7 Ways to Get Ready for Bike Everywhere Month at UW, Even if You’ve Never Commuted by Bike Before

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“[Bike Month] got me started biking. I joined a team, borrowed my daughter’s way-too-small bike, rented a bike, and then bought a bike. I also signed up for a campus bike locker and have been commuting by bike 3 times a week.”

A UW staff member and 2015 Bike Month participant

Spring is here, and it’s the best time to give bike commuting a spin. Each day, over 4,000 UW students, faculty, and staff commute to campus by bike. May’s Bike Everywhere Month is your personal challenge to join them – even if you try riding just once. Here are seven simple ways to get ready to ride this May, no matter what your experience level:

  1. Sign up for the Bike Everywhere Challenge and log trips during May to get entered in prize drawings every week you ride
  2. Get matched with a Bike Buddy, a UW student, faculty, or staff member who bike commutes to campus from your neighborhood, and can share their route
  3. Find a great route to campus with the personal assistance of the Commute Concierge
  4. Combine biking with better-than-ever transit with the newly opened UW Light Rail Station and expanded bus service
  5. Get an affordable tune-up for your bike at the ASUW Bike Shop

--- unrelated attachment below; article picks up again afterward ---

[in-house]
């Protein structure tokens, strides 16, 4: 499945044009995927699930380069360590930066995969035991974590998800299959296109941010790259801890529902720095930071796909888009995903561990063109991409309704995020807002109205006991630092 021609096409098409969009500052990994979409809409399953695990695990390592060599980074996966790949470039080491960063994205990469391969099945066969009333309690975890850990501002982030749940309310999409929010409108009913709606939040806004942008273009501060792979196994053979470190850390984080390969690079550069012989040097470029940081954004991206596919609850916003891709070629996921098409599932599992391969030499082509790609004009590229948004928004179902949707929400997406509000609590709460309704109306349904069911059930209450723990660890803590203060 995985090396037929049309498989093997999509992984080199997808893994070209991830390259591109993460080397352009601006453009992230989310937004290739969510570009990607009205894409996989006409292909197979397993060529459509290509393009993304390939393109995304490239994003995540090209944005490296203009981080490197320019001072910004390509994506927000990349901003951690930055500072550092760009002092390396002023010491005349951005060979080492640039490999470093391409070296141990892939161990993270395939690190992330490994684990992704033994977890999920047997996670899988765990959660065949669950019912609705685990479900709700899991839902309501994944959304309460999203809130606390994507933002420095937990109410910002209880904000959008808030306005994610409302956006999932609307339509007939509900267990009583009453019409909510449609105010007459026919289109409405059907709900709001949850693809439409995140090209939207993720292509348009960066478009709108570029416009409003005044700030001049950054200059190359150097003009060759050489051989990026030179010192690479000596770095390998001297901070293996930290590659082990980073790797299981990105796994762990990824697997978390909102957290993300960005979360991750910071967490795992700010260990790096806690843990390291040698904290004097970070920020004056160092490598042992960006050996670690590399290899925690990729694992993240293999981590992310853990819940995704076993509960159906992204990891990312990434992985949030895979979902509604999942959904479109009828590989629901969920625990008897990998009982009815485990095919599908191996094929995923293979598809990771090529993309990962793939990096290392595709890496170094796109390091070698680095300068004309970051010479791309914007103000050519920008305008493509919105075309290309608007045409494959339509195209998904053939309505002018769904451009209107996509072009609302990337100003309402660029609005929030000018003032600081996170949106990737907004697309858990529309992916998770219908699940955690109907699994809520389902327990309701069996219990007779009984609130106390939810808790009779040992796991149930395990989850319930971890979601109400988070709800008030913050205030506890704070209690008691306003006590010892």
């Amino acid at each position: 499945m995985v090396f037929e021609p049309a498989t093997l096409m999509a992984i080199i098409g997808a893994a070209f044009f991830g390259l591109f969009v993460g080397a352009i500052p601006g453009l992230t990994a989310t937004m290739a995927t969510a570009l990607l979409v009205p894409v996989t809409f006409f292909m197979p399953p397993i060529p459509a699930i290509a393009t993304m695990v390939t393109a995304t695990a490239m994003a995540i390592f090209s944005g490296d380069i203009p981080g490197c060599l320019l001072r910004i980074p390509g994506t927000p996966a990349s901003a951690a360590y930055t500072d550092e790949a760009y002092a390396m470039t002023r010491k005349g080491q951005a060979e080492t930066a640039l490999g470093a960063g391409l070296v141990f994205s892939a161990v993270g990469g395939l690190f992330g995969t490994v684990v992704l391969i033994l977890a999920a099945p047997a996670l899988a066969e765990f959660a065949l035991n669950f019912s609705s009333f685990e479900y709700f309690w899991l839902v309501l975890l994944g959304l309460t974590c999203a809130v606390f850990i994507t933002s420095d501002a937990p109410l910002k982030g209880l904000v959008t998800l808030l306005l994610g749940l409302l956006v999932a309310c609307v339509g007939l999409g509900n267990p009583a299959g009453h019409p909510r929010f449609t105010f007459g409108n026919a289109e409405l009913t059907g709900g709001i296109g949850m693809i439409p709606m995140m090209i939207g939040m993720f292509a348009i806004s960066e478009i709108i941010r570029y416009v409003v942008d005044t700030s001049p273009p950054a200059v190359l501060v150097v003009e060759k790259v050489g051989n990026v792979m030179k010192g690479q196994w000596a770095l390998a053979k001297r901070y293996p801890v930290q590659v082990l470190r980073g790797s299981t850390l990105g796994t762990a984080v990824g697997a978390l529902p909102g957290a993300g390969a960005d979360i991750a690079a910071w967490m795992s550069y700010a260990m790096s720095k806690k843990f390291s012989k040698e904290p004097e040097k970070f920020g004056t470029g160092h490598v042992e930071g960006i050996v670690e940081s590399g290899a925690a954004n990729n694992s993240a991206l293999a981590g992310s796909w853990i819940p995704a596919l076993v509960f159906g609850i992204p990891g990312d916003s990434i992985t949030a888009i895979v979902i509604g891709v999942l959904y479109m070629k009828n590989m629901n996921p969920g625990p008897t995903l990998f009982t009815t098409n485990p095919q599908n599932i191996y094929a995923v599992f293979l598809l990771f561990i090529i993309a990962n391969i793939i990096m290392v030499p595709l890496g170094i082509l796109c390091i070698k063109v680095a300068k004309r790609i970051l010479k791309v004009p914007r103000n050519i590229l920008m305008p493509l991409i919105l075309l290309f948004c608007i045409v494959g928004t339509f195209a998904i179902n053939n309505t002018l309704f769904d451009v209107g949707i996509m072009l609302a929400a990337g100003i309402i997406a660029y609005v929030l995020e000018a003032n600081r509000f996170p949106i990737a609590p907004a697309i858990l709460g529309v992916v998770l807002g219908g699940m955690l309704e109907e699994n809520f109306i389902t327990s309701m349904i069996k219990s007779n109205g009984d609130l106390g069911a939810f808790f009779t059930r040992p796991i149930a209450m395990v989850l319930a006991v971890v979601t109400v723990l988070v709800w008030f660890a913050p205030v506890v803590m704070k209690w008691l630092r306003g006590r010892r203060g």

6. Get a new-to-you bike at UWPD’s abandoned bikes sale
  7. Take a free on-campus bike class to learn the tips, tricks, rules, and etiquette that make bike commuting in Seattle work for so many Huskies

Got a question about how bike commuting might work for you? Drop us a line at ucommute@uw.edu. See you at the bike rack this May!

“It was great getting to see friends and classmates logging trips as well so we could talk about it around campus.”

A UW student and 2015 Bike Month participant

sweenyTed Sweeney is the active transportation specialist for UW Transportation Services. In addition to working to make walking and bicycling better options for more UW folks more of the time, Ted is on a quest to identify UW’s most creative active commuters. Know somebody with a particularly unconventional, human powered way of getting to campus? Ted would love to hear about it at sweeney2@uw.edu.